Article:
In the end—and if their struggle wasn’t tortuous enough—most of the longest fighting suffragists did not live to see August 26, 1920, the date in which women were lawfully granted the right to vote with the passing of the Nineteenth Amendment (although, as Jonah Winter’s powerful Lillian’s Right to Vote reveals, that was not the final word for African-American women).
Recently in the car, I was listening to an interview on Ted Radio Hour with Krista Tippett, host of the public-radio show “On Being,” She was discussing her Ted Talk on the subject of compassion, and she spoke about what she believes is a frequent misunderstanding of the word. “Compassion is not necessarily about agreeing with someone else,” she says. “It’s not necessarily even about liking them. It is about making a choice to honor their humanity.”
It strikes me that this Saturday’s march—and the future demonstrations which are certain to follow—are, at their core, about just that: about reminding our government, our fellow citizens, and everyone around the world that the simple fact of being human demands that we begin from a place of respect and decency. The United States of America was founded on the promise of freedom and equality. We may have needed frequent reminders of this promise over our 241 years as a country—we are seeing now that we cannot grow complacent—but we will never let our humanity be eclipsed.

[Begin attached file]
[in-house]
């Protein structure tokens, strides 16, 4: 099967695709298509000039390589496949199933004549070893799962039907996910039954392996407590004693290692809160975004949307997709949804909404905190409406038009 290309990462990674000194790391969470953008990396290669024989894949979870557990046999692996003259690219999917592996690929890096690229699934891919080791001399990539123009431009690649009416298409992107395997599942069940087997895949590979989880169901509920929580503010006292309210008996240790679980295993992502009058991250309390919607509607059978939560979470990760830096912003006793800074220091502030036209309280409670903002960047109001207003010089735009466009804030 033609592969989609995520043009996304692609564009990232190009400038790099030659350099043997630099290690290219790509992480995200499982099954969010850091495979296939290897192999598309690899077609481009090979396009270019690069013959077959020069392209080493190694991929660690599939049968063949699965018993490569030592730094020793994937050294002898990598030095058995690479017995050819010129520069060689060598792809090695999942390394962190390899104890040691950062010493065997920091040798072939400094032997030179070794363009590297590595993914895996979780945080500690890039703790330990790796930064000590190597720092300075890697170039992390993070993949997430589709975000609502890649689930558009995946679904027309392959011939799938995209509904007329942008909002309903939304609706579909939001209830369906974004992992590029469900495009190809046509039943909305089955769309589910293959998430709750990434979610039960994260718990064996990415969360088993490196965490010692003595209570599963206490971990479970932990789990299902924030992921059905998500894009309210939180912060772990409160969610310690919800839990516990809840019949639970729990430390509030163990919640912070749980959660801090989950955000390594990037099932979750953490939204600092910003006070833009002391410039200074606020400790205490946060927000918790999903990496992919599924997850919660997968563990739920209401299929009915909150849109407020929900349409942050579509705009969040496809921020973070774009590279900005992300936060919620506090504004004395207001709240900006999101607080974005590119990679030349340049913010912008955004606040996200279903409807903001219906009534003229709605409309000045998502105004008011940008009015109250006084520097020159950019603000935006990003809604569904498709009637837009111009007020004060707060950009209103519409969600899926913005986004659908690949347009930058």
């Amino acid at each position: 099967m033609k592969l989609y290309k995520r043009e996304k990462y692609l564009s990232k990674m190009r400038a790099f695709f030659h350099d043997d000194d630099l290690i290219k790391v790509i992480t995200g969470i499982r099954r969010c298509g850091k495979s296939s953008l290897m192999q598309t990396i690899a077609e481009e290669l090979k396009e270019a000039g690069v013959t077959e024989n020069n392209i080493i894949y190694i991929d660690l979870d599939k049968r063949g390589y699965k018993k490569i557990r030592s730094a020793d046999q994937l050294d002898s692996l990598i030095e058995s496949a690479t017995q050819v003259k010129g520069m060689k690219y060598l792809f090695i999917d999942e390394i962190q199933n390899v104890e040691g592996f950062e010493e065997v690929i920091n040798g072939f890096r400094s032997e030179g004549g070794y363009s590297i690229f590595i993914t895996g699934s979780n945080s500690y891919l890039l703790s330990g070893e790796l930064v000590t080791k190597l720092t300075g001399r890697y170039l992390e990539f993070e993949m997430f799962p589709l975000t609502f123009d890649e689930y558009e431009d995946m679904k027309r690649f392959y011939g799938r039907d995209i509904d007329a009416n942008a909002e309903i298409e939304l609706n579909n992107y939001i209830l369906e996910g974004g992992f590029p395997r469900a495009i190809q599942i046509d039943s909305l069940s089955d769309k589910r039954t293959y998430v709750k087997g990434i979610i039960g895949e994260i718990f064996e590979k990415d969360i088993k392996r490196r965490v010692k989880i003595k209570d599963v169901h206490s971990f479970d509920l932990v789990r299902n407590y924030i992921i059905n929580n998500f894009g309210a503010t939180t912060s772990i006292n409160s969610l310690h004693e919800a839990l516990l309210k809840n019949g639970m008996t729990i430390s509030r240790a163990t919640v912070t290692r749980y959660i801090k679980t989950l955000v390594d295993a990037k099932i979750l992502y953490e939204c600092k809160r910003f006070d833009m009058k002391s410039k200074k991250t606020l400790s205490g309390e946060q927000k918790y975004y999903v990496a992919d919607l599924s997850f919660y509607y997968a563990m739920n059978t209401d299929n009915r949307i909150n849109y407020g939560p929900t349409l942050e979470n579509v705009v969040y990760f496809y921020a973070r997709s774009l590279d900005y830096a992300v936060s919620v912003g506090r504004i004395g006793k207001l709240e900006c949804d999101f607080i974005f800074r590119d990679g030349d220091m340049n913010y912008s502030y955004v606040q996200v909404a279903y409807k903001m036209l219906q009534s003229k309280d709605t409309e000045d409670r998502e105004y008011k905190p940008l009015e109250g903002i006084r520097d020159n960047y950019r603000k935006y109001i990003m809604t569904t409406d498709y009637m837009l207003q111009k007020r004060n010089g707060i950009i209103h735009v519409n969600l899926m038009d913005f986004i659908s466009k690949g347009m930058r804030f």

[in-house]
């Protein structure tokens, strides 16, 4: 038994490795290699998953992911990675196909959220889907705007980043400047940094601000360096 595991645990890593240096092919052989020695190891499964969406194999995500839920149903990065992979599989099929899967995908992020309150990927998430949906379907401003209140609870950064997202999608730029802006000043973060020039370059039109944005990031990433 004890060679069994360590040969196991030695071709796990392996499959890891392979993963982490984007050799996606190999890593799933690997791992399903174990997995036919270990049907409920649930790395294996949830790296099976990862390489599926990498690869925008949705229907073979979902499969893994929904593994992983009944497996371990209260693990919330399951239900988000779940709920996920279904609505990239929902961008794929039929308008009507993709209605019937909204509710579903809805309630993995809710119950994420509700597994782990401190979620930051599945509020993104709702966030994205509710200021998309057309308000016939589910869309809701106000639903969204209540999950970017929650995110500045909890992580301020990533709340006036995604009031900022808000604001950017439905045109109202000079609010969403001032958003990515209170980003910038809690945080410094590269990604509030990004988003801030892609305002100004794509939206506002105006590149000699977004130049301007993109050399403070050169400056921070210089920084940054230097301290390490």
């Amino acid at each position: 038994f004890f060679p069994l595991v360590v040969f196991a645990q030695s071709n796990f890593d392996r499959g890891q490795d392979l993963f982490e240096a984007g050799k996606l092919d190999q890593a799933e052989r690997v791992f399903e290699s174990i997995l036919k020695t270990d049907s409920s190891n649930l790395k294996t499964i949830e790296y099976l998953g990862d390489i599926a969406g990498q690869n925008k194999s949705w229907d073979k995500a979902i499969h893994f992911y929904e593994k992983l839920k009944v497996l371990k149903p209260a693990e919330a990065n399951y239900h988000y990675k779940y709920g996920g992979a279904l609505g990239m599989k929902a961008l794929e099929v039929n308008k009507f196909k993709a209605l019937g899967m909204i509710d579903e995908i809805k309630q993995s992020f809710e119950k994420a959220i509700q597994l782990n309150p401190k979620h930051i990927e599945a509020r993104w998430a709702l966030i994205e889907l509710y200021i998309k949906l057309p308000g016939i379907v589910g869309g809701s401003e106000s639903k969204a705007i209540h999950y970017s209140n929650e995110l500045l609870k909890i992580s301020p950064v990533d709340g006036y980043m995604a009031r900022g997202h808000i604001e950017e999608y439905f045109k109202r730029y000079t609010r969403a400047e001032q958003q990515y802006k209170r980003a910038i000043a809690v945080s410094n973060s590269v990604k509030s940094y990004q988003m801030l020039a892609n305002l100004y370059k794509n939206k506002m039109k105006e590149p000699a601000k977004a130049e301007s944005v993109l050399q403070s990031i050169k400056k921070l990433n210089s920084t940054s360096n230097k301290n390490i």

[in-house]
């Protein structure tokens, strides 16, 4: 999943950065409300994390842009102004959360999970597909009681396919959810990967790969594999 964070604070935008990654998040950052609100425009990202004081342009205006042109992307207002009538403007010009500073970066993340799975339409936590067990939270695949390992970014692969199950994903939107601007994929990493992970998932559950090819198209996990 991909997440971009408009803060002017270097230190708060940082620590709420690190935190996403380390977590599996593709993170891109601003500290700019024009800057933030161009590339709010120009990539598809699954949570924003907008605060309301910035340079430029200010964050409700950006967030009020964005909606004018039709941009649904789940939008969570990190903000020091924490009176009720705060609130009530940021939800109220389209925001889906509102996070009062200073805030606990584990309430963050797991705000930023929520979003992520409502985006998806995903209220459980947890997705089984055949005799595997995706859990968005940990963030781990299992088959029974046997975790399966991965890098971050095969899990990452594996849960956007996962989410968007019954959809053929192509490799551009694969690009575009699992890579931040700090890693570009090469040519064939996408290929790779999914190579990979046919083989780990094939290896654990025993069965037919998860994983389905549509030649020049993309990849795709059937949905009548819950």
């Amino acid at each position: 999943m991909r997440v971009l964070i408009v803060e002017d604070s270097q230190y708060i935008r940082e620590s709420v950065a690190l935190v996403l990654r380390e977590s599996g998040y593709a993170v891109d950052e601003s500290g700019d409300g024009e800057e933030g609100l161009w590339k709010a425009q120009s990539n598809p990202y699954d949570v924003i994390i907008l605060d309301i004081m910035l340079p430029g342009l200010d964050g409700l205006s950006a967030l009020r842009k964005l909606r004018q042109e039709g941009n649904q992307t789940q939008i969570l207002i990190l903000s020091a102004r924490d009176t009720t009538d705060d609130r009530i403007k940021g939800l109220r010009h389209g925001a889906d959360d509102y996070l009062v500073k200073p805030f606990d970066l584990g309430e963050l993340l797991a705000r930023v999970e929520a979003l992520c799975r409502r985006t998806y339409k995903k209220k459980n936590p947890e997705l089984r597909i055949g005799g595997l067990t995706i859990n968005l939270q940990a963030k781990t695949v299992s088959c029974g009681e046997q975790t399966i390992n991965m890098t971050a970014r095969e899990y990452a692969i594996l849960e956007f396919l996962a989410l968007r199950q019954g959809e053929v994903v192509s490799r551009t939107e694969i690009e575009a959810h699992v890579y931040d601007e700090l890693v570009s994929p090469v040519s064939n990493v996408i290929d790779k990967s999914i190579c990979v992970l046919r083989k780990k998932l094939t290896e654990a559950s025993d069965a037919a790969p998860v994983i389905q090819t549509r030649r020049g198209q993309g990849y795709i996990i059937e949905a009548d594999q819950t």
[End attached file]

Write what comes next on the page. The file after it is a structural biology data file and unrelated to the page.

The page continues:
Books like Elizabeth Started All the Trouble invite our children into the rich tapestry of activism which continues to shape the way we—both men and women—should be able to live.
Other Favorites About the Women’s Rights Movement:
Elizabeth Leads the Way: Elizabeth Cady Stanton and the Right to Vote, by Tanya Lee Stone & Rebecca Gibbon
Around America to Win the Vote: Two Suffragists, a Kitten, and 10,000 Miles, by Mara Rockliff
Lillian’s Right to Vote: A Celebration of the Voting Rights Act of 1965, by Jonah Winter (my post here)
Brave Girl: Clara and the Shirtwaist Makers Strike of 1909, by Michelle Markel & Melissa Sweet (my post here)
Who Says Women Can’t Be Doctors? The Story of Elizabeth Blackwell, by Tanya Lee Stone & Marjorie Priceman
I Dissent: Ruth Bader Ginsburg Makes Her Mark, by Debbie Levy & Elizabeth Braddeley